Day overcomes water ball to take Masters lead
PHOTOS: The Masters (Friday)
View images of the second round of the 2013 Masters from Augusta National.
Jason Day looked to be yet another victim of Amen Corner after he put his tee ball in the water at the picturesque, par-3 12th hole.
Coming off a birdie at the difficult par-4 11th that gave him a share of the lead, it looked as though Day may slip away.
But an incredible bogey save at 12, followed by birdies at the par-5 13th and par-3 16th propelled Day to a 4-under 68 that left him with a one-shot lead over Fred Couples and Marc Leishman.
It was the second consecutive day an Australian held the lead at the Masters.
"I mean, had the right club (at No. 12). It just ‑‑ when I was going through impact, I just felt like the clubface was just slightly open. And as soon as I hit it, I knew it was going to stay out there. Unfortunately it just didn't have enough power to get over the water," said Day, who also held the lead in 2011.
"It was actually a very, very good up‑and‑down to get up‑and‑down there for bogey."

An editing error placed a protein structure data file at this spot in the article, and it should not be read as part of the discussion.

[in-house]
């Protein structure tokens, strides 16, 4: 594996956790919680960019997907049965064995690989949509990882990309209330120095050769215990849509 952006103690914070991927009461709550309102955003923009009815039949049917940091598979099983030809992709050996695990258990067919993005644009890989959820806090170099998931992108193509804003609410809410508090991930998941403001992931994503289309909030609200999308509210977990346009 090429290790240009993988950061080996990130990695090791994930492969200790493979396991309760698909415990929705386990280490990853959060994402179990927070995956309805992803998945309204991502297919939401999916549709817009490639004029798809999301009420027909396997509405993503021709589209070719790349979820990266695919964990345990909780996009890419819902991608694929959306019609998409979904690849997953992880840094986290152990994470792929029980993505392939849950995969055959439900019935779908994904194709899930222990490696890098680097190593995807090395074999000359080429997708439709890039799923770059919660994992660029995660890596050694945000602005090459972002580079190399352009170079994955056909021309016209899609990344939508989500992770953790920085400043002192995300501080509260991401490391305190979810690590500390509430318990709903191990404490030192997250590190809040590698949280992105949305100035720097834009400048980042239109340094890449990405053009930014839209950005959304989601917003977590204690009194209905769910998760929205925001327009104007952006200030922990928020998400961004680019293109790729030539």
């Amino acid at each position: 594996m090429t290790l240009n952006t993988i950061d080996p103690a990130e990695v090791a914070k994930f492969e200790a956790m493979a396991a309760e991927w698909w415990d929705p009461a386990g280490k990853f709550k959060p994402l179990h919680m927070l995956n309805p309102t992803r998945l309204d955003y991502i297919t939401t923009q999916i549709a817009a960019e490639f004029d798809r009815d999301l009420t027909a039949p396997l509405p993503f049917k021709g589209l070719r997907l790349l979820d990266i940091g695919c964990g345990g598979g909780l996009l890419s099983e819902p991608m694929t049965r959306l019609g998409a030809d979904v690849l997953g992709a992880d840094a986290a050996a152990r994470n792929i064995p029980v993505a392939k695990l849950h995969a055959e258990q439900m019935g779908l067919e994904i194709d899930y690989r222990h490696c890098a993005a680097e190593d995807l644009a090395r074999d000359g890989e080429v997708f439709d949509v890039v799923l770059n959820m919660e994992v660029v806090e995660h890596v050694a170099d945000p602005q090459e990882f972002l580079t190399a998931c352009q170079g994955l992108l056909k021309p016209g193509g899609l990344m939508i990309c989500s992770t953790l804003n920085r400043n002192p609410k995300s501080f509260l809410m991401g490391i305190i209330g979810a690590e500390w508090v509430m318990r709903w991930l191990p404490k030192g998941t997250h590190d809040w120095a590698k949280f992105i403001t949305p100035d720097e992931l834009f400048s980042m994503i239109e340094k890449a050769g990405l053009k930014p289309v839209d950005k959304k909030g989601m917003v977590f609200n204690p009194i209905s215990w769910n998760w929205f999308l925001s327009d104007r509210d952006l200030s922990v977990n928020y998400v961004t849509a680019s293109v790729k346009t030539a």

After a bogey at the par-3 4th hole, Day had birdies on Nos. 5 and 7 to begin his near six-hour journey to the top of the leaderboard. On a day when Tianlang Guan was penalized for slow play, the long rounds definitely tested Day's mettle.
"I'm just very, very tired," said Day, who will play with Fred Couples at 2:45 p.m. EDT. "We had almost a six‑hour round out there today and it was very, very difficult. It was a big grind out there."
As the leader, Day will have a bit of extra pressure, as no Australian has ever donned the Green Jacket on Sunday.
"If you look at it as pressure, you're going to worry about it more. If you look at it as a challenge and an opportunity to be the first and stay positive with it, you know, it only motivates you to play well.
"So I've just got to really not think about it at all. I really need to, like I said, stay committed to the game plan, stay aggressive to my target, and really aim small, miss small out there. Just not really worry about anything else but hitting the shot in front of me."